It was not too long ago that all we knew of successful business persons was that they worked hard, were very bright and efficient. Hardly did anyone use the words “intuition” and “business” in the same conversation. Gut feelings and marketing seemed to be worlds apart with the divine injunction that “never the twain shall meet.” Yet, most recent studies are showing that perhaps we’ve been missing something.
Like it or not, most people consider me a motivational speaker. That has an upside and a downside! Some people really appreciate motivational speakers while others think they are all fluff and no meat (Some are I guess).
So I have been thinking lately about what it is that a good motivational speaker should do, what they should communicate and how they should move people.
Below are the six basic messages of a good motivational speaker (Hint: If you are in a position of motivating anyone, kids, employees or the like, these will be good for you to reflect upon too!)
I receive many emails from people that basically ask the same question: How can I keep myself motivated long term? This seems to be quite a common dilemma for many people so I want to address it because it can be done! Here are my tips for staying motivated:
1. Get Motivated Every Day.
Zig Ziglar was once confronted about being a “motivational speaker.” The guy said to him, “You guys come and get people hyped up and then you leave and the motivation goes away. It doesn’t last, and then you have to get motivated again.”
Happiness. The pursuit of so many. In fact, we are known in America as those who live for “Life, liberty and the pursuit of happiness.” But so many seem without happiness. Why is this? Is happiness truly elusive or do we simply not know how to take hold of it? It is my contention that happiness is yours for the taking. That is, anyone can be happy if the choose to be… and if they know how to get it.
Having goals in our lives is important. For some, merely creating goals brings about a positive change.
When you make a goal, you are creating an exciting challenge for yourself. To make sure you meet that challenge with the right tools, you will need to do three things.
1. WRITE IT DOWN
The first step is to write your goal down on paper. This may seem like a simple step, but it makes your goal visible and tangible. Get out a clean sheet of paper, and write your goal down in clear words.
My wife and I have an inside joke… I tell her about various authors in my field such as Wayne Dyer who go on writing retreats for a month or two at a time to write a new book.
I’ll say jokingly, “If Wayne did it with a family maybe I could too.” She responds just as I would expect. “You can go on a writing retreat but we may not be here when you get back.”
The fact is there is no way I could go or would want to go on a writing retreat even if she was ok with it.
I think everybody needs to know “who is the best customer for me?” Here’s how you can generate a description of that individual.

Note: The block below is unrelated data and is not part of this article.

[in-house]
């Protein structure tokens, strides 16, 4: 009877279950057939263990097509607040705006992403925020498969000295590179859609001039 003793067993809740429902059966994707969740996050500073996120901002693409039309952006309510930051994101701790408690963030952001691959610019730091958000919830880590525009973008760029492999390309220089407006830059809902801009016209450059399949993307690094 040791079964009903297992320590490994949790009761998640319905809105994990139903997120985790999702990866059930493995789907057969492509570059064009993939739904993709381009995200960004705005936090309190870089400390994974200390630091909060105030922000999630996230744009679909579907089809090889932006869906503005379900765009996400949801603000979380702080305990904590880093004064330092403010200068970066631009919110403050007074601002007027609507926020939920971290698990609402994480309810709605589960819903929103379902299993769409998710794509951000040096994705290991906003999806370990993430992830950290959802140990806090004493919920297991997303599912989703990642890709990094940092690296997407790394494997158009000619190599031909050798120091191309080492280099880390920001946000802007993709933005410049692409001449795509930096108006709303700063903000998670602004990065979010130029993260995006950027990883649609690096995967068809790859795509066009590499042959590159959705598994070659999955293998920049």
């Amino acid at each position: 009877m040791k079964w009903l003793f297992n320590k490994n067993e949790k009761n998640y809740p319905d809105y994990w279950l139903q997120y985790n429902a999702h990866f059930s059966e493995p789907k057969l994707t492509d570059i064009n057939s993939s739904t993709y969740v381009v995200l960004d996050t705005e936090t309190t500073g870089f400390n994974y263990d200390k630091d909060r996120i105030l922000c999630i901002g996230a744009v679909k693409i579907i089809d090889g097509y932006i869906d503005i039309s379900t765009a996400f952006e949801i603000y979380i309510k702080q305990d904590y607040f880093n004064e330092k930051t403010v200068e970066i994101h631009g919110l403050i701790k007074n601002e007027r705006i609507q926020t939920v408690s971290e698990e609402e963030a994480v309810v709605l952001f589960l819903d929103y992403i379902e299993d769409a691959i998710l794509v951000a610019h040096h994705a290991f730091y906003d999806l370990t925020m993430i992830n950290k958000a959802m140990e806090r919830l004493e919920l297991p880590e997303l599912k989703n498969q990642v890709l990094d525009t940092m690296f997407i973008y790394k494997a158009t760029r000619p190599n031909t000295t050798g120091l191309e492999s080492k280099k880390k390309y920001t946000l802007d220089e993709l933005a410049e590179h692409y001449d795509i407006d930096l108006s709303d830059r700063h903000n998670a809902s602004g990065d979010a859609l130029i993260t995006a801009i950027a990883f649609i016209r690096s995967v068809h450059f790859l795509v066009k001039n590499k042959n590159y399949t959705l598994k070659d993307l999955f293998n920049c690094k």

List five of your best current customers. After you have them listed, describe as many characteristics of each one as you can. How do they do business; how do they think; where did they go to school; what information sources do they turn to; what level of financial success are they experiencing; how many different locations are they operating from?
Also note what resource they came from. Were they a referral? Did they come from a response to advertising or direct mail, or what?
At a Chamber of Commerce Business Card Exchange several years ago a well-dress woman walked up to me, business card in hand and, in perfect form held it in both hands in front of me, gesturing for me to take it.
I took the card from her and smiled. She looked up and in a polite voice, said “Thank you,” and walked away. How sad. Here was this obviously well-intentioned woman, who most likely owned an interesting business but never learned what to do at a card exchange.
It’s big but you can’t see it. So great that if you could see it you wouldn’t believe it. It’s your destiny and it’s calling you. If you don’t believe me just remember Albert Einstein. He could not speak until he was four years old. He did not read until he was 7. His parents thought he was retarded. We know they were wrong.
Or how about Beethoven. His music teacher said, “As a composer he is hopeless.” Wrong again. And let’s not forget Muhammad Ali. His teacher once told him, “you ain’t never going to be nothing. He showed her and the world that he was the greatest after all. We all know Helen Keller’s story and we certainly all know our own story.
February 22, 1980. Lake Placid, New York – the host city for the 1980 Winter Olympics. The Soviet Union’s Olympic hockey team was set to play the United States Olympic team in an important game that would probably decide the gold medal. Yet, calling this a “game” was a stretch.
The powerful, professional Soviet hockey team had won four consecutive gold medals and was undefeated in the Olympic games since 1968. The U.S. Olympic hockey team was a collection of untested college players. The 1980 Soviet team was head and shoulders above all of the other Olympic teams.